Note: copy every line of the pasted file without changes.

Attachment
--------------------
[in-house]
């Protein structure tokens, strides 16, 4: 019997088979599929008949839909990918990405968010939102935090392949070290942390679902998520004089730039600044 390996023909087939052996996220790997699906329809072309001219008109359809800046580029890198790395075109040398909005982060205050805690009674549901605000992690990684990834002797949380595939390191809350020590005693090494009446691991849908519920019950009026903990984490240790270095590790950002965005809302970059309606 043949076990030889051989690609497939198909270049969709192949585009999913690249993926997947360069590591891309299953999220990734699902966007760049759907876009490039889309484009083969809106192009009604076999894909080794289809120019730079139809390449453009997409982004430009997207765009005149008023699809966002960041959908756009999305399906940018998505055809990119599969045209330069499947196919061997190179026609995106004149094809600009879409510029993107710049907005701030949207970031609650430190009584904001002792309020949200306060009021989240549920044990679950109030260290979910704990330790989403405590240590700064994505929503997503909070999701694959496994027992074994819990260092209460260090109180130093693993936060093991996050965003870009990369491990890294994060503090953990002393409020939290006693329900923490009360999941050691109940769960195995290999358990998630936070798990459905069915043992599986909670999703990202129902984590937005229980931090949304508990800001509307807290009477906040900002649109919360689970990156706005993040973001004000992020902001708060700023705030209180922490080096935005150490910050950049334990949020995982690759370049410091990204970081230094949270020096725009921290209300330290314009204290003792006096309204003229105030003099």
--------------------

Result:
[in-house]
């Protein structure tokens, strides 16, 4: 019997088979599929008949839909990918990405968010939102935090392949070290942390679902998520004089730039600044 390996023909087939052996996220790997699906329809072309001219008109359809800046580029890198790395075109040398909005982060205050805690009674549901605000992690990684990834002797949380595939390191809350020590005693090494009446691991849908519920019950009026903990984490240790270095590790950002965005809302970059309606 043949076990030889051989690609497939198909270049969709192949585009999913690249993926997947360069590591891309299953999220990734699902966007760049759907876009490039889309484009083969809106192009009604076999894909080794289809120019730079139809390449453009997409982004430009997207765009005149008023699809966002960041959908756009999305399906940018998505055809990119599969045209330069499947196919061997190179026609995106004149094809600009879409510029993107710049907005701030949207970031609650430190009584904001002792309020949200306060009021989240549920044990679950109030260290979910704990330790989403405590240590700064994505929503997503909070999701694959496994027992074994819990260092209460260090109180130093693993936060093991996050965003870009990369491990890294994060503090953990002393409020939290006693329900923490009360999941050691109940769960195995290999358990998630936070798990459905069915043992599986909670999703990202129902984590937005229980931090949304508990800001509307807290009477906040900002649109919360689970990156706005993040973001004000992020902001708060700023705030209180922490080096935005150490910050950049334990949020995982690759370049410091990204970081230094949270020096725009921290209300330290314009204290003792006096309204003229105030003099």